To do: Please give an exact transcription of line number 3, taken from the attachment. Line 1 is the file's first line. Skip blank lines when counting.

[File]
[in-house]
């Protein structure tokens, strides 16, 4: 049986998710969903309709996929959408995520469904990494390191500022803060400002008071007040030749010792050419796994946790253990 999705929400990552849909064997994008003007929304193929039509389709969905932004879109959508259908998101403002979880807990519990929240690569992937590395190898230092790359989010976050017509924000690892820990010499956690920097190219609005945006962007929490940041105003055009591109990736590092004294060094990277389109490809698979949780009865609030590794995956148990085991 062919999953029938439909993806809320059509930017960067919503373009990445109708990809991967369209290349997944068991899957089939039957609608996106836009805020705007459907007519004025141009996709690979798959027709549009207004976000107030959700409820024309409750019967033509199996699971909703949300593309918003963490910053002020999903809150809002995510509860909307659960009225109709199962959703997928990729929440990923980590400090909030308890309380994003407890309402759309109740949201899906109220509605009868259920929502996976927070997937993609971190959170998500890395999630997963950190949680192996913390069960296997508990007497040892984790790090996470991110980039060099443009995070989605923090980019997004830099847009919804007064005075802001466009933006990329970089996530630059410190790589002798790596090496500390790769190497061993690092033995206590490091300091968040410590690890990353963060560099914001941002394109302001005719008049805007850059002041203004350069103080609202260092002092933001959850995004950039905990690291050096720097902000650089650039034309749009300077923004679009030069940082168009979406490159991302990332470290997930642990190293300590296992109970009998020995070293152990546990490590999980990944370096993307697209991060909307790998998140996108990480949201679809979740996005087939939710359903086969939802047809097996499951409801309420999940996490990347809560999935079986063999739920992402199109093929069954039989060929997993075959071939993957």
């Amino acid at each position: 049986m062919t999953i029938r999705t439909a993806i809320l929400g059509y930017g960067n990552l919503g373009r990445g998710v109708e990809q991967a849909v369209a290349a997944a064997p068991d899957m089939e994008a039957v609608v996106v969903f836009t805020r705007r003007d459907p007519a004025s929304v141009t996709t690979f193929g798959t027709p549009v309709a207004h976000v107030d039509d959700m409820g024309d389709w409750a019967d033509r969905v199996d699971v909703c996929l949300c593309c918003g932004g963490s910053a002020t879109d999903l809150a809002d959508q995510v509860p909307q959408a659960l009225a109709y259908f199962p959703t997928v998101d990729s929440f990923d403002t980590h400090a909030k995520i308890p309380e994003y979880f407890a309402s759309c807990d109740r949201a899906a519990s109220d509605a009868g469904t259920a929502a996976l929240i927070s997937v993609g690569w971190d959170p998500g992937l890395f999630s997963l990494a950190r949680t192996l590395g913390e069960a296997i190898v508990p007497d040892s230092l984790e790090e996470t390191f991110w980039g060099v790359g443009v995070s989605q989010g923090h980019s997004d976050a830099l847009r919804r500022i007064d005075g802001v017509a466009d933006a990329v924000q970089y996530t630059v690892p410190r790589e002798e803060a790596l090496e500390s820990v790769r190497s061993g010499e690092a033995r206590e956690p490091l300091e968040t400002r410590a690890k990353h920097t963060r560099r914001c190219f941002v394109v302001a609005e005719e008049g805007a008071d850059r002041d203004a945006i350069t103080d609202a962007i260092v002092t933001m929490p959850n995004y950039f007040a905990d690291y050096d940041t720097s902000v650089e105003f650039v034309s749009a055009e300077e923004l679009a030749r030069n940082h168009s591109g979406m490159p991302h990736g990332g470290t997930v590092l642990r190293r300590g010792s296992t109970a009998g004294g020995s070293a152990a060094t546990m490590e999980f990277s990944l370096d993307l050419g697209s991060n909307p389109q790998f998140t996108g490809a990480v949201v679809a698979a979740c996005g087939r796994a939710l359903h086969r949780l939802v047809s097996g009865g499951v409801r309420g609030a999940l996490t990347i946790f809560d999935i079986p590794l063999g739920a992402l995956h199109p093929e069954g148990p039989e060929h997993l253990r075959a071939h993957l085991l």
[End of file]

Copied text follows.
């Amino acid at each position: 049986m062919t999953i029938r999705t439909a993806i809320l929400g059509y930017g960067n990552l919503g373009r990445g998710v109708e990809q991967a849909v369209a290349a997944a064997p068991d899957m089939e994008a039957v609608v996106v969903f836009t805020r705007r003007d459907p007519a004025s929304v141009t996709t690979f193929g798959t027709p549009v309709a207004h976000v107030d039509d959700m409820g024309d389709w409750a019967d033509r969905v199996d699971v909703c996929l949300c593309c918003g932004g963490s910053a002020t879109d999903l809150a809002d959508q995510v509860p909307q959408a659960l009225a109709y259908f199962p959703t997928v998101d990729s929440f990923d403002t980590h400090a909030k995520i308890p309380e994003y979880f407890a309402s759309c807990d109740r949201a899906a519990s109220d509605a009868g469904t259920a929502a996976l929240i927070s997937v993609g690569w971190d959170p998500g992937l890395f999630s997963l990494a950190r949680t192996l590395g913390e069960a296997i190898v508990p007497d040892s230092l984790e790090e996470t390191f991110w980039g060099v790359g443009v995070s989605q989010g923090h980019s997004d976050a830099l847009r919804r500022i007064d005075g802001v017509a466009d933006a990329v924000q970089y996530t630059v690892p410190r790589e002798e803060a790596l090496e500390s820990v790769r190497s061993g010499e690092a033995r206590e956690p490091l300091e968040t400002r410590a690890k990353h920097t963060r560099r914001c190219f941002v394109v302001a609005e005719e008049g805007a008071d850059r002041d203004a945006i350069t103080d609202a962007i260092v002092t933001m929490p959850n995004y950039f007040a905990d690291y050096d940041t720097s902000v650089e105003f650039v034309s749009a055009e300077e923004l679009a030749r030069n940082h168009s591109g979406m490159p991302h990736g990332g470290t997930v590092l642990r190293r300590g010792s296992t109970a009998g004294g020995s070293a152990a060094t546990m490590e999980f990277s990944l370096d993307l050419g697209s991060n909307p389109q790998f998140t996108g490809a990480v949201v679809a698979a979740c996005g087939r796994a939710l359903h086969r949780l939802v047809s097996g009865g499951v409801r309420g609030a999940l996490t990347i946790f809560d999935i079986p590794l063999g739920a992402l995956h199109p093929e069954g148990p039989e060929h997993l253990r075959a071939h993957l085991l």